Family of fruit bats / From Wikipedia, the free encyclopedia
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Megabats constitute the family Pteropodidae of the order Chiroptera (bats). They are also called fruit bats, Old World fruit bats, or—especially the genera Acerodon and Pteropus—flying foxes. They are the only member of the superfamily Pteropodoidea, which is one of two superfamilies in the suborder Yinpterochiroptera. Internal divisions of Pteropodidae have varied since subfamilies were first proposed in 1917. From three subfamilies in the 1917 classification, six are now recognized, along with various tribes. As of 2018, 197 species of megabat had been described.
|Megabat species of different subfamilies; from top-left, clockwise: Greater short-nosed fruit bat, Indian flying fox, straw-coloured fruit bat, Egyptian fruit bat.|
|Distribution of megabats|
Pteropidae (Gray, 1821)
The leading theory of the evolution of megabats has been determined primarily by genetic data, as the fossil record for this family is the most fragmented of all bats. They likely evolved in Australasia, with the common ancestor of all living pteropodids existing approximately 31 million years ago. Many of their lineages probably originated in Melanesia, then dispersed over time to mainland Asia, the Mediterranean, and Africa. Today, they are found in tropical and subtropical areas of Eurasia, Africa, and Oceania.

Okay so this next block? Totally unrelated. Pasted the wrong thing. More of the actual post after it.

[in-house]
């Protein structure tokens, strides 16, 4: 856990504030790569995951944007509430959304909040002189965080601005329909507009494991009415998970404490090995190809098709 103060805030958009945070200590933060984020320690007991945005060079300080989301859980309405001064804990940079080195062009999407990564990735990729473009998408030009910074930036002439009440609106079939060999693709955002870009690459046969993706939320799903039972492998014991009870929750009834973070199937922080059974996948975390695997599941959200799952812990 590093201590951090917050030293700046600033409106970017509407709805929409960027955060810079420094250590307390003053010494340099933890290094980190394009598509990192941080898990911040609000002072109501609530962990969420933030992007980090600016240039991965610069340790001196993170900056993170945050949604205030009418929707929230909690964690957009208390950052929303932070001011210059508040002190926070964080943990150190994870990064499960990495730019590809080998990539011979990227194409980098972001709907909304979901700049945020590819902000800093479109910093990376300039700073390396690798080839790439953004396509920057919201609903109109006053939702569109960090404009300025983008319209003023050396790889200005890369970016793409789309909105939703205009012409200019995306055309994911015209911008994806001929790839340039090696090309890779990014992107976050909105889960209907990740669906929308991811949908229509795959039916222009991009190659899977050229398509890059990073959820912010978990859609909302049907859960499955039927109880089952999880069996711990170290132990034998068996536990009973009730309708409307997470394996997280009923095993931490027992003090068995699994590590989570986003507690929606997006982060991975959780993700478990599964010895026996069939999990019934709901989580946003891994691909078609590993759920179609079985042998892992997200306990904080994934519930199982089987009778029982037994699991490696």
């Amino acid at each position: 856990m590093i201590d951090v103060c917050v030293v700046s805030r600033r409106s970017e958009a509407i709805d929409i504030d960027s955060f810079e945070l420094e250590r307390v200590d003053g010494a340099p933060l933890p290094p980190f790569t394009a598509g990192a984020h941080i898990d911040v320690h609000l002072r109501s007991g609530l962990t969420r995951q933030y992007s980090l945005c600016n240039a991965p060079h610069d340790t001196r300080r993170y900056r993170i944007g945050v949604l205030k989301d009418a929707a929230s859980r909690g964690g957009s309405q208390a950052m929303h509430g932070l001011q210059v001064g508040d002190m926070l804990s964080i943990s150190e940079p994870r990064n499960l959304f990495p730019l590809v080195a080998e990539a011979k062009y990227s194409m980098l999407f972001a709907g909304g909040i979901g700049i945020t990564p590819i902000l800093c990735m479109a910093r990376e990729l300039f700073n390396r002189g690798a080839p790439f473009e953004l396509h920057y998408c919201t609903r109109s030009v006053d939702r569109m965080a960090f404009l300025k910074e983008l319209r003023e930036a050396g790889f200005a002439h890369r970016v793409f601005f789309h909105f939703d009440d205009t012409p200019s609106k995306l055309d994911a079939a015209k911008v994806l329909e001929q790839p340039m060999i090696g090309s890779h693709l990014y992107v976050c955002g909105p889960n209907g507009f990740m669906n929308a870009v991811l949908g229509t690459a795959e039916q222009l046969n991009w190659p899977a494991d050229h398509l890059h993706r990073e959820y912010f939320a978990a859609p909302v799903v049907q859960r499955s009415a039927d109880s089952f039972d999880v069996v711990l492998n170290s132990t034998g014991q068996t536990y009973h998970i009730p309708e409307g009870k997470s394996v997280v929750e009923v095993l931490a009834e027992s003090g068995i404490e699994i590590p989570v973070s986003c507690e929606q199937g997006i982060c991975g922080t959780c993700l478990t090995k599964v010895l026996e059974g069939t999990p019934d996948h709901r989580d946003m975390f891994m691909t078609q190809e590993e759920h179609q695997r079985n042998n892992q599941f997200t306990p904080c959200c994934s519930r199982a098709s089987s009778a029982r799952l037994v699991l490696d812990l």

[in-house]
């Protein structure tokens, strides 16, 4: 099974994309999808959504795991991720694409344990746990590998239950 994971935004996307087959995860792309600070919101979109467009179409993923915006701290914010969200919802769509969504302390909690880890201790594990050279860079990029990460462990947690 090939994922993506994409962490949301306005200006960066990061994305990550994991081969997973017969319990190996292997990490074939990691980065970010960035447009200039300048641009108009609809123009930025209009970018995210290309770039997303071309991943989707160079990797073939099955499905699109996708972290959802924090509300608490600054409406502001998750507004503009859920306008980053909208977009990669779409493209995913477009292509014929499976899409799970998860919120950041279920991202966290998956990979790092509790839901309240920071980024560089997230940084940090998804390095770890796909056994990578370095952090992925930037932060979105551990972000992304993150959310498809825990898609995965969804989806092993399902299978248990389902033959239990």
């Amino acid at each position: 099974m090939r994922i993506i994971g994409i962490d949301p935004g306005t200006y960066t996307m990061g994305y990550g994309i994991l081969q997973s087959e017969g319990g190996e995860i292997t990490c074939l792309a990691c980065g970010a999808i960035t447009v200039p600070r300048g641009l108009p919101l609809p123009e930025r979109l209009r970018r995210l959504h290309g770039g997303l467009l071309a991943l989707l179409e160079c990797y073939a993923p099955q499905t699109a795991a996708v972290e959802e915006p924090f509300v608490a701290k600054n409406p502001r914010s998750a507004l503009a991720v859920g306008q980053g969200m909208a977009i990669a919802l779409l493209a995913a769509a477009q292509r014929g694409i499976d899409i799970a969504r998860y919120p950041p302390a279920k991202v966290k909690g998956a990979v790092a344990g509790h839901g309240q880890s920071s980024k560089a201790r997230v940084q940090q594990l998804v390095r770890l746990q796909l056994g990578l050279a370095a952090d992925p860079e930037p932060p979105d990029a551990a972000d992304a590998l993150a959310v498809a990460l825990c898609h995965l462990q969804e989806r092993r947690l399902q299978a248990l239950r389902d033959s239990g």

The megabat family contains the largest bat species, with individuals of some species weighing up to 1.45 kg (3.2 lb) and having wingspans up to 1.7 m (5.6 ft). Not all megabats are large-bodied; nearly a third of all species weigh less than 50 g (1.8 oz). They can be differentiated from other bats due to their dog-like faces, clawed second digits, and reduced uropatagium. Only members of one genus, Notopteris, have tails. Megabats have several adaptations for flight, including rapid oxygen consumption, the ability to sustain heart rates of more than 700 beats per minute, and large lung volumes.
Most megabats are nocturnal or crepuscular, although a few species are active during the daytime. During the period of inactivity, they roost in trees or caves. Members of some species roost alone, while others form colonies of up to a million individuals. During the period of activity, they use flight to travel to food resources. With few exceptions, they are unable to echolocate, relying instead on keen senses of sight and smell to navigate and locate food. Most species are primarily frugivorous and several are nectarivorous. Other less common food resources include leaves, pollen, twigs, and bark.
They reach sexual maturity slowly and have a low reproductive output. Most species have one offspring at a time after a pregnancy of four to six months. This low reproductive output means that after a population loss their numbers are slow to rebound. A quarter of all species are listed as threatened, mainly due to habitat destruction and overhunting. Megabats are a popular food source in some areas, leading to population declines and extinction. They are also of interest to those involved in public health as they are natural reservoirs of several viruses that can affect humans.